Seeing Ourselves 
Through Teachers’ Eyes

Thanksgiving is a time of reflection, reminding me of everything that is near and dear.

A recent interview with Legend High School’s Cari Corley has given me some new thoughts as we head into the season of gratitude. And that is a big “thank you” to the teachers who saw something in me that I did not see myself.

I had many wonderful teachers during my school years. A fourth grade nun, a seventh-grade science teacher. My parents – an elementary school librarian, who always encouraged reading, and a college journalism professor – also come to mind. I certainly wouldn’t be where I am now if my Dad hadn’t convinced me to take the beginning writing course offered by the University of Arizona Journalism Department.

But I especially remember one comment from a middle school teacher. On a written story that she had graded, she wrote “You will surely be a writer one day.”

When I read the note, I was surprised. I thought, “This teacher doesn’t know me at all. I will never be a writer.”

Boy, was I wrong. I guess this teacher spotted a skill that I didn’t even know existed.

In my interview for the Terrific Teacher feature in this month’s issue of Parker Lifestyle, Corley shared the rewarding feelings she gets when students realize they can do what Corley already sees in them as possible.

She recalled a sophomore who refused to do anything. She wouldn’t bring paper to class. She wouldn’t come prepared. She was just waiting to be “old enough to get a job.” Corley wasn’t discouraged.

The math teacher told the girl that she would graduate and that she would help her. She told her that this wasn’t an argument and she didn’t have to agree.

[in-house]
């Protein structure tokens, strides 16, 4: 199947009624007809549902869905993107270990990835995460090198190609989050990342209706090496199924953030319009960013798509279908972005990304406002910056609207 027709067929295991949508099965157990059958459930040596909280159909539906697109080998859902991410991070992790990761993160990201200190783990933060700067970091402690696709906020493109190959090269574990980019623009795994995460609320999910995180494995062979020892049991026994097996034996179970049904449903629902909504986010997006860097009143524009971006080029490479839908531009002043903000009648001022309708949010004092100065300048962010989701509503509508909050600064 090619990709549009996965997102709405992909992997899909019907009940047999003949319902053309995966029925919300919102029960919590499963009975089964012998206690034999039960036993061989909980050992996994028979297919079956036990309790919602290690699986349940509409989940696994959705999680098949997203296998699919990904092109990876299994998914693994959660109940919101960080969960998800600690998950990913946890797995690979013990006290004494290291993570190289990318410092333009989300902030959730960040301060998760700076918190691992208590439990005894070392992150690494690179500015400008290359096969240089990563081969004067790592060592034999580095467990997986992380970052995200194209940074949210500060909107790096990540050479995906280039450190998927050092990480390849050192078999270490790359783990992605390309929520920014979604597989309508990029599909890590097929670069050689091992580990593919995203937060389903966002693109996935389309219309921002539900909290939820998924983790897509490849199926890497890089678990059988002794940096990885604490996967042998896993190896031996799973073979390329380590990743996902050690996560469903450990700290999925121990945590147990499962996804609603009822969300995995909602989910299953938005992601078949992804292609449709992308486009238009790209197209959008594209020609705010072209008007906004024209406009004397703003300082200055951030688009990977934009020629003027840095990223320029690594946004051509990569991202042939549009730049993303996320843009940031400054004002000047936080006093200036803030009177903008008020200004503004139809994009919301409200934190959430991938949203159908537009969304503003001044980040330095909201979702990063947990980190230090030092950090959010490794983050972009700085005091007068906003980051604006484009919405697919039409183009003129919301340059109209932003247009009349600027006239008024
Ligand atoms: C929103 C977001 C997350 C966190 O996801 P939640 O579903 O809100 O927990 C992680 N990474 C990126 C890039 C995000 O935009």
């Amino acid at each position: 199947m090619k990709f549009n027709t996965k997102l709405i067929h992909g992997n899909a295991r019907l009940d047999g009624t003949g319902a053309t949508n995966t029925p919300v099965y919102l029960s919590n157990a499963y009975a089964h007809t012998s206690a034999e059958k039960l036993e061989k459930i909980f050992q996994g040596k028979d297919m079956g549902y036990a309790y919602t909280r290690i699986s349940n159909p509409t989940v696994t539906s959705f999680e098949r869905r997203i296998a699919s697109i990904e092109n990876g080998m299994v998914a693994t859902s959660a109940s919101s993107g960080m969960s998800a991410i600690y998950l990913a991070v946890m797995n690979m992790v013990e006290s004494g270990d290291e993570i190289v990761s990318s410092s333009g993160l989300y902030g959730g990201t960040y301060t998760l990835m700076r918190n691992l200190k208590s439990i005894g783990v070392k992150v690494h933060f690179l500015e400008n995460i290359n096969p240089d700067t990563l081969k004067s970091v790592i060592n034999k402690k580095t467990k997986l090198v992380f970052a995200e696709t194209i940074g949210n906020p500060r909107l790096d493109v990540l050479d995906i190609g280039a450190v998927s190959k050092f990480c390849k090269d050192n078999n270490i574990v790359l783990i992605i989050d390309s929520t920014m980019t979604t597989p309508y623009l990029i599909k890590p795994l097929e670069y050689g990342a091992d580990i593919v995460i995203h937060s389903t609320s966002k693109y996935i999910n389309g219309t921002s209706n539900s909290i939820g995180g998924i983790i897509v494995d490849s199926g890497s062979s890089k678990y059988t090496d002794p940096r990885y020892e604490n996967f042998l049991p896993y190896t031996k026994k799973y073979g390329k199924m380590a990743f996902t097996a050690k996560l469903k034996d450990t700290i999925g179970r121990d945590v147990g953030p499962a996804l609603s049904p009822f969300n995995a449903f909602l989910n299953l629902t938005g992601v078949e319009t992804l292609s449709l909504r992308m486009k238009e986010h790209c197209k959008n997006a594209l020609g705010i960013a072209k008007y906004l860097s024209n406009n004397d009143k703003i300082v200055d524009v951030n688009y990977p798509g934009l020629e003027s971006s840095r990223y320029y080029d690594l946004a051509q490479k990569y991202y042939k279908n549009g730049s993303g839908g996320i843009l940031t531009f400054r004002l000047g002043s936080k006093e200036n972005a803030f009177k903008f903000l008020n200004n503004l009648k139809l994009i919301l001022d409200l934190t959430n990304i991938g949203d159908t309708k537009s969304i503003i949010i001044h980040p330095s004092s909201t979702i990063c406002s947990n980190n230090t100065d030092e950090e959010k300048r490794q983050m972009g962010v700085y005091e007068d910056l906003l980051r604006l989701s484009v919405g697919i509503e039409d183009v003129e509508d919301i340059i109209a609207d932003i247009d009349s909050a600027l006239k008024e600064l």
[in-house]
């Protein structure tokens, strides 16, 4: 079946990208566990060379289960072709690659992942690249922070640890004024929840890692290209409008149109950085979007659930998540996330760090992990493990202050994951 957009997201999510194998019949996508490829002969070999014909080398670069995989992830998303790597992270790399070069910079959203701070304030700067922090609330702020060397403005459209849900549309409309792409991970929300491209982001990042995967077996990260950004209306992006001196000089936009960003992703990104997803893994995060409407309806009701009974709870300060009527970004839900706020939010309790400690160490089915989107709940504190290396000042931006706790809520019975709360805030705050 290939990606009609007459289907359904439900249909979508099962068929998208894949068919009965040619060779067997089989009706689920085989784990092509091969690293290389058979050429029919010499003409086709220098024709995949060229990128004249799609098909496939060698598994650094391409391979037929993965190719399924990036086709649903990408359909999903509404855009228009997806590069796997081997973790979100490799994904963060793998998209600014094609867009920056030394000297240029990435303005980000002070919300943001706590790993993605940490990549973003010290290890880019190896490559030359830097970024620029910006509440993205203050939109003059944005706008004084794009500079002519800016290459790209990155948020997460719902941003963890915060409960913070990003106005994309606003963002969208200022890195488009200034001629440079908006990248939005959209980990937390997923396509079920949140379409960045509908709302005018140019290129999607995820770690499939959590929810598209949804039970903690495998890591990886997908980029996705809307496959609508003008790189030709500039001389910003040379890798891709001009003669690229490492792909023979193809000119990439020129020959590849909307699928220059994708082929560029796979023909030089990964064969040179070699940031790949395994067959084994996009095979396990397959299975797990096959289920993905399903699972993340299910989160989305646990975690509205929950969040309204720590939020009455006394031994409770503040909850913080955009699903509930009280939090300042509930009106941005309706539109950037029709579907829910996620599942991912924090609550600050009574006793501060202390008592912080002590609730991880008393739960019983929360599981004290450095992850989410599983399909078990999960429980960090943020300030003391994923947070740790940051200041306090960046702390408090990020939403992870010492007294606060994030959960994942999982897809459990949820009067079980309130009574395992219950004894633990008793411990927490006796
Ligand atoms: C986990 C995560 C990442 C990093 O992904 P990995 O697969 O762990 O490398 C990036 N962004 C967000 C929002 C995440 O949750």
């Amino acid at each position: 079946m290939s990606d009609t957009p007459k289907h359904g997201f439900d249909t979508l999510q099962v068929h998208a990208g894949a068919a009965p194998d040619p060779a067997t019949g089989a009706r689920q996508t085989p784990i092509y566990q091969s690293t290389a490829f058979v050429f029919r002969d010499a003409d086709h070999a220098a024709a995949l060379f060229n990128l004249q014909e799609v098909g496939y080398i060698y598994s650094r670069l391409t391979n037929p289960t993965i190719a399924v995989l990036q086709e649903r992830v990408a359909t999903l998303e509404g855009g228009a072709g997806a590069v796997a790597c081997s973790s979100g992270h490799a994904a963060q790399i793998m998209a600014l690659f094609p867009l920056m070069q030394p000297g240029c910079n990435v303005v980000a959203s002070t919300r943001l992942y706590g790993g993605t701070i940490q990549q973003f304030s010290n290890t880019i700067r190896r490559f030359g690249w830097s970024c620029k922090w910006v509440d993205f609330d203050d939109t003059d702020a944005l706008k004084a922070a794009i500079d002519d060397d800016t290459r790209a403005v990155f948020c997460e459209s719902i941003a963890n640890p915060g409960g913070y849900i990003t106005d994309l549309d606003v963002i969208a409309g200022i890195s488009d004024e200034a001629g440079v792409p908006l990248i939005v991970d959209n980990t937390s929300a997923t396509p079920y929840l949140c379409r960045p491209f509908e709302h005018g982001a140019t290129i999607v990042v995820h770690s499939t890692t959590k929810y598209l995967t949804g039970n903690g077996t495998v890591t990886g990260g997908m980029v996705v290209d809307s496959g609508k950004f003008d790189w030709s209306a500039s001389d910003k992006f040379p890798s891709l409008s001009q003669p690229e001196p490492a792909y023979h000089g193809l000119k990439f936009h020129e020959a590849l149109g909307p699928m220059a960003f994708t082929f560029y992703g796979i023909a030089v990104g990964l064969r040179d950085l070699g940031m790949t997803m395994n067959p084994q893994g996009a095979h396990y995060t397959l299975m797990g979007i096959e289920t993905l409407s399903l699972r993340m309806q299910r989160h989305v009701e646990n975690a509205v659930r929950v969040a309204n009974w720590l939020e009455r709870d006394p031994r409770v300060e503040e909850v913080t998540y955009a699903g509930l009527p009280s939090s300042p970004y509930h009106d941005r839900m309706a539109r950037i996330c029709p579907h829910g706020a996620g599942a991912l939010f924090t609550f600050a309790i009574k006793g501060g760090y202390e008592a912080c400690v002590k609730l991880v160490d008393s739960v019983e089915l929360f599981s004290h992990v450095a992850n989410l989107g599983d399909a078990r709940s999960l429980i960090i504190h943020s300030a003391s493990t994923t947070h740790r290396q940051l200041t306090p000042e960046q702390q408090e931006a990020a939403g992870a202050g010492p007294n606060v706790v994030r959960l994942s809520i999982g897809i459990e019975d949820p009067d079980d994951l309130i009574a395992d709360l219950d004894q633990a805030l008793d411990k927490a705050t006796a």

“This is just me, looking at you, and I see you walking across the stage,” she quotes herself as saying to the student.

The next day, the girl brought a coloring book and colored, which Corley says was awesome. Then, over the course of the year, Corley continued to provide support and encouragement, putting notes on her desk that said things like, “I believe in you.”

The support, encouragement and vision for what this student could be made a difference.

As Corley explains: “She came up to me first day of her junior year and she asked, ‘Are you going to be here in two years?’

“I said, ‘I think so.’

“She said, ‘You have to promise me you’ll be here in two years’.

“I said, ‘All right. I will stay here for sure for two years. Why’?”

The student replied, “Because I’m going to graduate with a two-year college degree and my high school degree.”

Sure enough. That’s what she did. She received two diplomas at her high school graduation.

As Corley put it: “She just needed someone to see something.”

So this Thanksgiving, I am giving special thanks to those teachers who “see something” in their students, just like my middle school teacher who predicted that I would become a writer. Without them, many students wouldn’t become the productive and successful adults they are today.